Writer/director Rob Zombie pulls no punches. With a pseudonym like that, you wouldn't expect him to. If you've seen House of 1,000 Corpses, his directorial debut from 2003, you'll know what I'm talking about. He’s making the kind of films today that some of the controversial and banned horrors of the 70s/80s would like to be. For the critics, his particular brand of violent horror is all too easy to dismiss but Mr Zombie knows what he likes and knows how to get it on-screen.
The Devil’s Rejects was a sequel of sorts to House of 1,000 Corpses and while a bit too hairy and uncomfortable for the teen horror crowd, it was an unashamed gore thriller that satisfied Zombie’s cult audience and did respectable business at the American box office. The violent content of the story is uncomfortable and extreme but reading the script last year, I was surprised and impressed at the solid level of craft that Mr Zombie applied to his screenplay…(beware of nasty spoilers ahead)
“It’s always interesting with films of this type because the sequel can often outdo the original because of the hype and cult following that can generate from word of mouth and gore tactics. The House of 1,000 Corpses may not go down as a classic but it did respectable business and there’s always an audience out there for this type of slasher flick.
With that in mind, there could be something in this sequel as the story picks up where the last one left off and continues with its twisted violence and humour. The script is fairly decently written and it follows a neat structure with some effective characterisation and basic storytelling techniques. The content may not be exactly discerning or laudable but it sure has a sense of what it is and what it wants to do.
It offers a bit of story with Sheriff Wydell out to revenge a bizarre family of psychotics (The Devil’s Rejects) for the murder of his brother, the good lawman George Wydell. This concept is offered up to drive the entire film so that the Rejects’ killing and mayhem can take centre stage. To be fair, it’s effectively done. There’s a simple set up which is followed by an equally simple structure of ‘find the killers before they kill again’.
This structure gives the script lots of room to take advantage of the Rejects’ twisted sense of violence, justice and humour. When the Rejects escape the cops in the opening sequence, the next sequence sees Otis and Baby taking an innocent music band hostage and torturing them just to kill time before Captain Spaulding shows up. Wydell is still on the hunt for them and he gets to have some fun with Mother Firefly while two vigilantes Rondo and Snapper track Otis and Baby down.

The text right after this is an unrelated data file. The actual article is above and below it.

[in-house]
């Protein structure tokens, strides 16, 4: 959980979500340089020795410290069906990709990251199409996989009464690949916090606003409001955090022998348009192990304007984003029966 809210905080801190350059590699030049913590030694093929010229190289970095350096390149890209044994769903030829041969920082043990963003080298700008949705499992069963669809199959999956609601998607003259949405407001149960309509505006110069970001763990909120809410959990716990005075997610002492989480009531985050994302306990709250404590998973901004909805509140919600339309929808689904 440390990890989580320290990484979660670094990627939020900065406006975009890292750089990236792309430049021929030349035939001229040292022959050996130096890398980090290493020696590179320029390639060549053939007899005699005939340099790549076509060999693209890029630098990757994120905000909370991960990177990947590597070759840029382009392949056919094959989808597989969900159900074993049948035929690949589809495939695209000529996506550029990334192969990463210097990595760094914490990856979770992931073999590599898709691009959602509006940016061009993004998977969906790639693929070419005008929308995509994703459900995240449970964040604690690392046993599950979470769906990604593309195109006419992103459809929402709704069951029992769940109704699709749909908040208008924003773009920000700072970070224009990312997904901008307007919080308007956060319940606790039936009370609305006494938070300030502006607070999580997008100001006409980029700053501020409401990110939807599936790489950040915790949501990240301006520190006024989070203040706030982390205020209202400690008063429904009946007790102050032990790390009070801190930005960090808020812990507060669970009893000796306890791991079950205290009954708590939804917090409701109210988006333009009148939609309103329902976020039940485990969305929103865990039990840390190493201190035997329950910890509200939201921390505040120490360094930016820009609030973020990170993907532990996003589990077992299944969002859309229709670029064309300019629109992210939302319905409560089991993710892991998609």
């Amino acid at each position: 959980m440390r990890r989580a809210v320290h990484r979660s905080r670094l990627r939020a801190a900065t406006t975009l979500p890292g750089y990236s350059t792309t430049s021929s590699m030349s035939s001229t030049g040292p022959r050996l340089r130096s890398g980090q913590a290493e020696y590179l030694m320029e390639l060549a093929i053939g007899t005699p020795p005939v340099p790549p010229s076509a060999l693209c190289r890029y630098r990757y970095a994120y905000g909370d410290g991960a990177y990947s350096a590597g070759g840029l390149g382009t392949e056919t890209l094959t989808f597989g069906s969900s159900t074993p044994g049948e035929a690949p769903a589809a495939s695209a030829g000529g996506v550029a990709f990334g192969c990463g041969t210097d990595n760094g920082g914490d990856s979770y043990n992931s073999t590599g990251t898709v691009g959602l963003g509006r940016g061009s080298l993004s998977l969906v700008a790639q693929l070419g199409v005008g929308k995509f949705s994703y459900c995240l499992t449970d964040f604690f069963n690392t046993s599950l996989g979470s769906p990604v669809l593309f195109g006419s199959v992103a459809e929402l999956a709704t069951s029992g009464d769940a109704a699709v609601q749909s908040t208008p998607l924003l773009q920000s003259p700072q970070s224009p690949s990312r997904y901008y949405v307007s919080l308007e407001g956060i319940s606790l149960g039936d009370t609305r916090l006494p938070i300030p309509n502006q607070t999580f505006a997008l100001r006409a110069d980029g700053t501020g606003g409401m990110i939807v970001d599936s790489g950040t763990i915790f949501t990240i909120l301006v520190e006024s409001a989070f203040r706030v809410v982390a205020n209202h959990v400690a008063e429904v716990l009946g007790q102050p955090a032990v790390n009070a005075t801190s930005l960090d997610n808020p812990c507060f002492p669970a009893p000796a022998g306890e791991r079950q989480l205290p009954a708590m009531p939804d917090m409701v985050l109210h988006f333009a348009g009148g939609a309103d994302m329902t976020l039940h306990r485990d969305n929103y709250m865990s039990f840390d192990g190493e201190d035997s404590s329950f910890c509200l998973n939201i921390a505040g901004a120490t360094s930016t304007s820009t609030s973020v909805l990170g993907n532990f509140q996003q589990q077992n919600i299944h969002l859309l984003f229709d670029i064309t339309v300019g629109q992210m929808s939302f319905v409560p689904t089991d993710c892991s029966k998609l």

For the target audience, this is great stuff as it gives them what they want. Violence, crude humour and sickly scenes. The story involving Wydell and his revenge is built up for the first half of the flick but then basically discarded so that the violence and retribution can crank itself up a notch. It all turns a bit silly and superficial. It’s to be expected really but it’s difficult to see the film having true and lasting appeal at the cineplexes.
This is a DVD/video home run where the film’s notoriety and violent action will be its biggest draw. Despite the criticism that can easily be thrown at the film, there is some good writing on display. There’s a good twist towards the end when Wydell gets killed and an effective twist again when his deputy Dobson unexpectedly shows up to kill the baddies.
It would have been great if the writing had taken a bit more care with its characterisation and character development (honestly, there is some in evidence) but writer/director Rob Zombie knows what he wants to do so he doesn’t get too bogged down with the complex nature of the beasts. This is all about profanity, violence and sick individuals.
So sure, yeah, it’s got some mileage for marketability but it’s not going to endear itself with critics or a large audience. But that would be missing the point. This film is not for them. This is primarily for a male 16-24 audience that laps up computer games, violence and porn as everyday habits. It should make some money as a release but as stated before, it’s the DVD/video market where this is likely to make its return.”